In a personal note on Tumblr, Jack Dorsey has responded to a NY Times article to confirm that he has scaled down his day-to-day involvement at Twitter. This greatly contrasts the ridiculous schedule we wrote about last year, where Dorsey worked at both Square and Twitter full-time. As many of our readers mentioned, that’s simply not a sustainable workflow.
We knew that Dorsey’s return as head of product at Twitter might be temporary, and now it looks like we have confirmation of this, as Dorsey explains he will “ultimately return the majority of [his] time to Square, where [he is] CEO.”
F**k it, we'll do it live!
Our biggest ever edition of TNW Conference is fast approaching! Join 10,000 tech leaders this May in Amsterdam.
Diving deeper, Dorsey has divulged more details as to why he returned to Twitter in the first place, stating that Dick Costolo had requested he take an “operational role overseeing product, design, and brand” back in Spring 2011, with the eventual goal of returning “those organizations back under [Costolo] as soon as possible…because it was the right thing to do for the company.” According to the post, Dorsey’s reports have been moved under Costolo as of January of this year, which freed him to “focus on refining [Twitter’s] brand and logo.”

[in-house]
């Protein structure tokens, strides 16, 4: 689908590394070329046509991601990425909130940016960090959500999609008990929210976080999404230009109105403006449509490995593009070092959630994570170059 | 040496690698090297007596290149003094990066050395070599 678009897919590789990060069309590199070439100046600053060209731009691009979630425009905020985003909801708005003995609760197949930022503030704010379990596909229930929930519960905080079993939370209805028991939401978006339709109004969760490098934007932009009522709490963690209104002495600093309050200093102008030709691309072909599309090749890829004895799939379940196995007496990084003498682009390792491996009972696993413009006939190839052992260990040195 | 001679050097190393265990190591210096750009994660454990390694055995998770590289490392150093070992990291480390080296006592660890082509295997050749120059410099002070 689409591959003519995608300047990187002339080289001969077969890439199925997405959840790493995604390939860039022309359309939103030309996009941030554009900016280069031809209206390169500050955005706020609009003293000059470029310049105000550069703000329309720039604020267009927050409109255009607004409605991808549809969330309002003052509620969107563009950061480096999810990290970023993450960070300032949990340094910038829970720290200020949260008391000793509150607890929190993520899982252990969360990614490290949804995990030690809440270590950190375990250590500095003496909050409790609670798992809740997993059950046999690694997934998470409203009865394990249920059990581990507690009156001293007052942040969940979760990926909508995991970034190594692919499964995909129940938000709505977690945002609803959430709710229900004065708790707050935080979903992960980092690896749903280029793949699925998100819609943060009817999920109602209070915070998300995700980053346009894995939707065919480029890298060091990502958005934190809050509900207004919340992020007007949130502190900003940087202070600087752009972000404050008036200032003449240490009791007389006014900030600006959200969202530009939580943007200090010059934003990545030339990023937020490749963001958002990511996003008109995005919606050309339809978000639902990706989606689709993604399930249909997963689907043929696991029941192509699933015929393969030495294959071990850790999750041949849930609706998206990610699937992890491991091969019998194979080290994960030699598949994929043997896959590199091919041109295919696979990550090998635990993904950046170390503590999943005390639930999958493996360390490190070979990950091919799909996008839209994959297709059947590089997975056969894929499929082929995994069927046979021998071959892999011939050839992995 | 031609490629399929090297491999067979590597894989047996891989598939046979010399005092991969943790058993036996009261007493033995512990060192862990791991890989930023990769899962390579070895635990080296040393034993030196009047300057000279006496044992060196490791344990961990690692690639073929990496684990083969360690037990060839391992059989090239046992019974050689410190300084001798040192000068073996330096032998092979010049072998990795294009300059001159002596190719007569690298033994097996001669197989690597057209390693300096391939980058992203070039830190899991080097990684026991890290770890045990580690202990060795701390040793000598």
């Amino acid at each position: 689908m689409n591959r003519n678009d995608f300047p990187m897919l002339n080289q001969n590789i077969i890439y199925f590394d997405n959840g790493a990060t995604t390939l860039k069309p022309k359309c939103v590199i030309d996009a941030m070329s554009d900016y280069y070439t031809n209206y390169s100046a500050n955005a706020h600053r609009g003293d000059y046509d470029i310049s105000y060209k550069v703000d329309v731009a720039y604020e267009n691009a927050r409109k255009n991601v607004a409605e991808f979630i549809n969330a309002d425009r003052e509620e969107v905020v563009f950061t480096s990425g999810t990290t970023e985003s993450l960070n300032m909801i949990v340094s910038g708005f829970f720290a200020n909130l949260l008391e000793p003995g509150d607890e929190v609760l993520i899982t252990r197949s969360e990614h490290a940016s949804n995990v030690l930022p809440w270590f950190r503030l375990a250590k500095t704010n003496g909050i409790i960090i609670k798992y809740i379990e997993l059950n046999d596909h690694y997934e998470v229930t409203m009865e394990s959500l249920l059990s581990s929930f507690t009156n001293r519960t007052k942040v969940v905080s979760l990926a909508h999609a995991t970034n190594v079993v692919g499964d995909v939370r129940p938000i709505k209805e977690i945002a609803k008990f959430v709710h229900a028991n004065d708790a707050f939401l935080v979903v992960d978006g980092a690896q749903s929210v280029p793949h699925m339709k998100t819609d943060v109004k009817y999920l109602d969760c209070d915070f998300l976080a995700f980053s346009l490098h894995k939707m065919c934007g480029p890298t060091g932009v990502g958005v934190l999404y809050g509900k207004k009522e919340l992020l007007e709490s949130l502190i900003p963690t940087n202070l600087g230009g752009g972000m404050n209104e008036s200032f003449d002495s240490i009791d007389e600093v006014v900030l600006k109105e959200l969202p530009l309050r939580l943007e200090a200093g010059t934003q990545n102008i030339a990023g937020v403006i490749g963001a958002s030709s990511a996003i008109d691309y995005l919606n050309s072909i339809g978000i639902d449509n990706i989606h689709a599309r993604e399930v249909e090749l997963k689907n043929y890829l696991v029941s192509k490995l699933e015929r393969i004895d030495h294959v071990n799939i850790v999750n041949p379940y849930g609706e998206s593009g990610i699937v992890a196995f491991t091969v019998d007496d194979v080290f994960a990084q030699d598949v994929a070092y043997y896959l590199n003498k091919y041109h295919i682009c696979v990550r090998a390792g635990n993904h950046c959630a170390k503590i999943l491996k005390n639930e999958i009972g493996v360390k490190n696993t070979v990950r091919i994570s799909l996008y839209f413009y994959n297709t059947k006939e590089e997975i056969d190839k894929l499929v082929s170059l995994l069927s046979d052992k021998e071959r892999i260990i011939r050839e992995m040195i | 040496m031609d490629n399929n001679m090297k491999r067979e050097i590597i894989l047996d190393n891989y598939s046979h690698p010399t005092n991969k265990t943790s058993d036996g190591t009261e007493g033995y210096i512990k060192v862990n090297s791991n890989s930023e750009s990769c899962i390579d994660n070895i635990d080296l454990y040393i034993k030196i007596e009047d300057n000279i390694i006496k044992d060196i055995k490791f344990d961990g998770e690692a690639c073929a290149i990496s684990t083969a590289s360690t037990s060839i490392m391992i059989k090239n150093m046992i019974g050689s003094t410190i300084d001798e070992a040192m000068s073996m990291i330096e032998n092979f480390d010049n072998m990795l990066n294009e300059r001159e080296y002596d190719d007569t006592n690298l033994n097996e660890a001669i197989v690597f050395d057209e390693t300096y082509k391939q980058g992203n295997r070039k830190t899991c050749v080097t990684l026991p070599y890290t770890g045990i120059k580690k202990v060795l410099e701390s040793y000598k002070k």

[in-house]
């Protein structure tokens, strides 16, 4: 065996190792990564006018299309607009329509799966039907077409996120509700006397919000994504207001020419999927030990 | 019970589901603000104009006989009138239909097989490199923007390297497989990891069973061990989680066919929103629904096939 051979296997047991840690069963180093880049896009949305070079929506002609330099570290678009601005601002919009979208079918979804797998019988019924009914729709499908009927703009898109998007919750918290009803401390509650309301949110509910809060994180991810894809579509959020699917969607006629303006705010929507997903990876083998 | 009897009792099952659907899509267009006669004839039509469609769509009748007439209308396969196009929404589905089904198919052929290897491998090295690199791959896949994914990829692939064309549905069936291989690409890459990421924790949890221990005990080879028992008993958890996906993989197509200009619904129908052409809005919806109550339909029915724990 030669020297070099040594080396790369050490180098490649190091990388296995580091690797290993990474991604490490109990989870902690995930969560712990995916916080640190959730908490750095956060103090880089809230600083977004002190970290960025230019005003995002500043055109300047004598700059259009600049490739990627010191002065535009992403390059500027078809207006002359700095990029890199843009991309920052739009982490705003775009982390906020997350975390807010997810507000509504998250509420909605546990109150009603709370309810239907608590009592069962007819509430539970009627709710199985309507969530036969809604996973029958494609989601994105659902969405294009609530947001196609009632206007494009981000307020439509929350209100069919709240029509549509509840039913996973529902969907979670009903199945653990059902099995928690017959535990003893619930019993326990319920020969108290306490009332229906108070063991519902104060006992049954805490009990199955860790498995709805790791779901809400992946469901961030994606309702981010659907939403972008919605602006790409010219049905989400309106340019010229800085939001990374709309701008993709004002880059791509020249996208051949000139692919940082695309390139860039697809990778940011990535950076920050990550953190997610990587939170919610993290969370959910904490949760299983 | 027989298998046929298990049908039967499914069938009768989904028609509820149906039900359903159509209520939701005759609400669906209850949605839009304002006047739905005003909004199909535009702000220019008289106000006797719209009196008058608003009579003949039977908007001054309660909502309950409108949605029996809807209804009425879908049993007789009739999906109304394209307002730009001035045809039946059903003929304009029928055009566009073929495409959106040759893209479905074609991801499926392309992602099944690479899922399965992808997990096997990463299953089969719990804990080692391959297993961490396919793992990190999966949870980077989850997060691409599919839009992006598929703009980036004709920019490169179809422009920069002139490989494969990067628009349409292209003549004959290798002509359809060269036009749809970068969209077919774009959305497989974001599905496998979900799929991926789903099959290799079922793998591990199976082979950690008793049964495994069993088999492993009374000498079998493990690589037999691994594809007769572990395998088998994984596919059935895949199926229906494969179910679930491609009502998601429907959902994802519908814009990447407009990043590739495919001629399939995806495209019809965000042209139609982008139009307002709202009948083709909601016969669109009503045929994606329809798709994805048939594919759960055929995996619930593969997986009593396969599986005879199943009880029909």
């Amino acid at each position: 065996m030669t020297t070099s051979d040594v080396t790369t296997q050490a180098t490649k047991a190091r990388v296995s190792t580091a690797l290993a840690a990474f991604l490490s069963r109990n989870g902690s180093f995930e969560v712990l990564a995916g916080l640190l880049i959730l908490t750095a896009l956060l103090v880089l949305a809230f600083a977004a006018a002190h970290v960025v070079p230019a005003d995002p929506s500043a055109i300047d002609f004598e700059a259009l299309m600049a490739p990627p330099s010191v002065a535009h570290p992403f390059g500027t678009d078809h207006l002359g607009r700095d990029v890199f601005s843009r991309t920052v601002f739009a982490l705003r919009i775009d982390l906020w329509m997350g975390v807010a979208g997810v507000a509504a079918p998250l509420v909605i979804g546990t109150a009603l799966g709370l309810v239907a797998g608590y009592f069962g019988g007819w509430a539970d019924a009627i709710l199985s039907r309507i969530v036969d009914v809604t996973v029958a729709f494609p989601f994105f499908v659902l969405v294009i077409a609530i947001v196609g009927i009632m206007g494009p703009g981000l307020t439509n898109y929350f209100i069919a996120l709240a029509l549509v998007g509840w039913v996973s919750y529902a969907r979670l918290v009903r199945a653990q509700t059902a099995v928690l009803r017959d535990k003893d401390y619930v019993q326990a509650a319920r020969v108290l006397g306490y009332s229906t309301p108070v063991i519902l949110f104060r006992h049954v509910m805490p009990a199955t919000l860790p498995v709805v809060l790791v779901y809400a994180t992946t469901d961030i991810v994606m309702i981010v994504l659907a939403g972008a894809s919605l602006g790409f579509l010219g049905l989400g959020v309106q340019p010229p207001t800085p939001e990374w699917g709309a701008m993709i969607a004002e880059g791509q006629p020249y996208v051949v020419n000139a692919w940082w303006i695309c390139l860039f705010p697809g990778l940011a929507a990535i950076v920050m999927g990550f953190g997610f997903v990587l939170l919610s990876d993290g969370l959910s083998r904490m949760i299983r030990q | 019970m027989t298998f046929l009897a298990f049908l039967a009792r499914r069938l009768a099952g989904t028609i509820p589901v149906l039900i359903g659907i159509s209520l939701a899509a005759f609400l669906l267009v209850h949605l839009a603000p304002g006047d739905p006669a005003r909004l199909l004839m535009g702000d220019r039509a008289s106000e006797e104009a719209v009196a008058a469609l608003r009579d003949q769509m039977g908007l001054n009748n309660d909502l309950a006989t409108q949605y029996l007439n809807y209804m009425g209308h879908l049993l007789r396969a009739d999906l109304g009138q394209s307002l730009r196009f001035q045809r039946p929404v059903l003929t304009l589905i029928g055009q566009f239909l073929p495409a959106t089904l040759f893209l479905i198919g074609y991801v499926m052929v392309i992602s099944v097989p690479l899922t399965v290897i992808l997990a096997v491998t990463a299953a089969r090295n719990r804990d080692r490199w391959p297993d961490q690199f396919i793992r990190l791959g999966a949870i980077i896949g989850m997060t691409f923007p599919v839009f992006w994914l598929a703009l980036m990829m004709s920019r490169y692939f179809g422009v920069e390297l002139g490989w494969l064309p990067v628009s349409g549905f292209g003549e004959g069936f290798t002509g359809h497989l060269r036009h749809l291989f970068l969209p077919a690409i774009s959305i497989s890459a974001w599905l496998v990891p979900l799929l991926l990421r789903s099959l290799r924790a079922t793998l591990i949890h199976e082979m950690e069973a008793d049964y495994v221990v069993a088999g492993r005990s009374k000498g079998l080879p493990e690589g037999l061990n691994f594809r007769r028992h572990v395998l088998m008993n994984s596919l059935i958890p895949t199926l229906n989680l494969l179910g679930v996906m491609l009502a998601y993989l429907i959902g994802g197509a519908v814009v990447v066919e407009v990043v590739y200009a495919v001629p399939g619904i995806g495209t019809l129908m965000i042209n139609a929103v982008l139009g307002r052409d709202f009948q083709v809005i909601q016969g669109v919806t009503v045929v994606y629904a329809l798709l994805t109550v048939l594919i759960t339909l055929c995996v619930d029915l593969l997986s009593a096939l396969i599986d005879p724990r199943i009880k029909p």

Now, Dorsey is returning to his previous schedule of only visiting Twitter on Tuesday afternoons:
I’m back to going to Twitter on Tuesday afternoons, something I started before taking the interim operational role.
We haven’t talked about this publicly because it’s not what people using Twitter every day care about.
I’m fortunate in life to be a part of two foundational and mission-driven organizations, and I’m always going fight like hell to make them thrive. And they are! Now back to our work.
Since Dorsey has already distanced himself from Twitter in the past, we pretty much know what to expect from his absence. With a clear brand and direction in place — even if it does anger developers — Twitter’s intentions will either help it establish long-term financial success or lead to its eventual downfall.
Image Credit: Johannes Simon / Getty Images